On September 20, 2021, Justin Trudeau of the Liberal Party won his third consecutive election, forming another minority government. In the subsequent Speech from the Throne, Governor General Mary Simon read out the Liberals’ agenda for the upcoming parliamentary session, announcing the Trudeau government’s promise to “keep tackling the rising cost of living.” One year later, the Liberal government has come nowhere close to honouring its pledge.
According to a survey conducted on August 22, 2022 by the Angus Reid Institute, 56 per cent of Canadians say that they cannot “keep pace” with the rising cost of living. An August EY survey found that 80 per cent of Canadians are “concerned about their finances amid rising cost-of-living,” with 69 per cent of respondents stating that they expect their living costs to “increase even further over the next six months.” This comes while the country is experiencing its worst bout of inflation since 1983, peaking at 7.7 per cent in July.
While global factors such as supply chain backlogs and Russia’s invasion of Ukraine are partly responsible for inflation in Canada, a risk of inflation existed long before the pandemic. Economist Vivek Dehejia explains, “I think there was a certain amount of … complacency, because inflation has been so low for decades.” He further explains that inflationary pressures were obvious long before the war in Ukraine, fed by a combination of record-low interest rates, pandemic stimulus spending, and pent-up consumer demand. Trudeau has allowed his economy to overheat, causing prices to increase. Unable to raise taxes for fear of stagflation and unwilling to break campaign promises that have led to his success, Trudeau is stuck in a bind of his own creation. Yet rather than take action and take the political hit, Trudeau has dealt with the issue in a laissez-faire style, letting inflation spiral for the better part of seven months before unveiling his government’s plan to tackle inflation on September 13. While the federal government drags its heels, provincial governments have implemented various approaches to tackle inflation. For example, Ontario has temporarily suspended provincial fuel taxes, and Saskatchewan will begin sending out an “affordability cheque” to every resident this fall.
The Liberal government has failed to combat this cost of living crisis. Despite holding the third largest oil reserves in the world, Canadians pay the highest gasoline prices (as a percentage of income) in the G7. Yet Trudeau remains the only leader in the G7 that has not offered some sort of relief on gas prices. Indeed, Canada has been reluctant to join the rest of the G7 in offering a temporary “holiday” on gas GST taxes, something that would help money-tight Canadians by lowering gas prices by five per cent, or eight cents per litre.
Furthermore, the Trudeau government has done nothing to combat the rising costs of natural gas, the single largest source of energy used in Canadian homes. These rising costs have affected those earning minimum wage and senior citizens in particular. Rising grocery and housing costs have caused seniors across the country to question if they need to postpone plans to retire. CBC reported that senior citizens have seen increases of up to $55 in their home heating bills this month. Lynda McCarthy, a 73-year-old living in Ontario, detailed how seniors are paying an additional $600 a year on heating alone – something that could force many to put off retirement plans. Similarly, the recent rise in inflation has rendered minimum wage workers unable to cover their rising costs of living. The economic situation has worsened so much so that Quebec’s recent minimum wage increase doesn’t even cover inflation. The Institut de Recherche et d’Informations Socioéconomiques calculated the living wage in Montreal to be $18 per hour – whereas the Quebec minimum wage is only $14.25. Canadians earning minimum wage – especially in provinces where it has not recently increased – aren’t earning enough to meet their needs in the current economic climate.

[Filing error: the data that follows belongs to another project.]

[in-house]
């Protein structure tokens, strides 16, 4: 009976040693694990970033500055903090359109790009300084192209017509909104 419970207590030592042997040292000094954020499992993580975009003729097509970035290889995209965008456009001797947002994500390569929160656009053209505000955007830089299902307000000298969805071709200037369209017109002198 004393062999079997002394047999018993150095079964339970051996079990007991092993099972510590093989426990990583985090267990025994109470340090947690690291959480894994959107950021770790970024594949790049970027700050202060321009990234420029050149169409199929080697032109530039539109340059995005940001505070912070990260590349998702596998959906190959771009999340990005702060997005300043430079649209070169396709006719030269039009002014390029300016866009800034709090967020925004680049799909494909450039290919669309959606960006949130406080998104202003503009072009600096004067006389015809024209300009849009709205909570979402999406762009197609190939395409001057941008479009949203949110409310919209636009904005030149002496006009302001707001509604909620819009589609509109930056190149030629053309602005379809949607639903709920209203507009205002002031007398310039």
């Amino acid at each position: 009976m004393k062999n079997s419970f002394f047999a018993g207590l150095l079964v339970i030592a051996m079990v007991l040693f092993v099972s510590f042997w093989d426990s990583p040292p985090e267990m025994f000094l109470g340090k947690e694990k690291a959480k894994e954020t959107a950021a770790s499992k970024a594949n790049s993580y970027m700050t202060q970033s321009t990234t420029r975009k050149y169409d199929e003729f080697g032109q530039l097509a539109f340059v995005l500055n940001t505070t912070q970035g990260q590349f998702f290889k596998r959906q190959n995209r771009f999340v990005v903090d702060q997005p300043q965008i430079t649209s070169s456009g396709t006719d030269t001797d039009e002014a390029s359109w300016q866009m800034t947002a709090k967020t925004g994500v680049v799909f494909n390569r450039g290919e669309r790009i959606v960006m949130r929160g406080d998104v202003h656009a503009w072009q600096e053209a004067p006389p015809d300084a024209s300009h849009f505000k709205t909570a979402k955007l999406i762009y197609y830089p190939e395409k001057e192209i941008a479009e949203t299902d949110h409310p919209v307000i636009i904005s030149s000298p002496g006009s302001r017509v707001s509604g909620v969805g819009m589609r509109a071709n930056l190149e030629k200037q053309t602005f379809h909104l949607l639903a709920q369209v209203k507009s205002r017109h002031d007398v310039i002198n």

Over the summer, a coalition of 15 Quebec unions and organizations gathered to advocate for further increases to Quebec’s minimum wage. With continuing inflation, supporting community groups that advocate for further minimum wage increases, like the Centrale des syndicats du Québec (CSQ) union and The Common Front, can be a first step toward easing the pain of inflation and increasing equity for all. You can also get involved with organizations like the Canadian Association of Retired Persons (CARP), an advocacy organization that looks to voice the concerns of retired senior citizens by appealing directly to the federal government. Finally, you can support proposals like the GST “holiday” on gas, which aims to alleviate the concerns of Canadians by reducing the amount we pay at the pumps. Social housing and housing cooperatives – such as the Milton Parc Housing Co-Op and the proposed project by the Saint-Urbain Community – provide alternative solutions to affordable housing amid rising costs of living.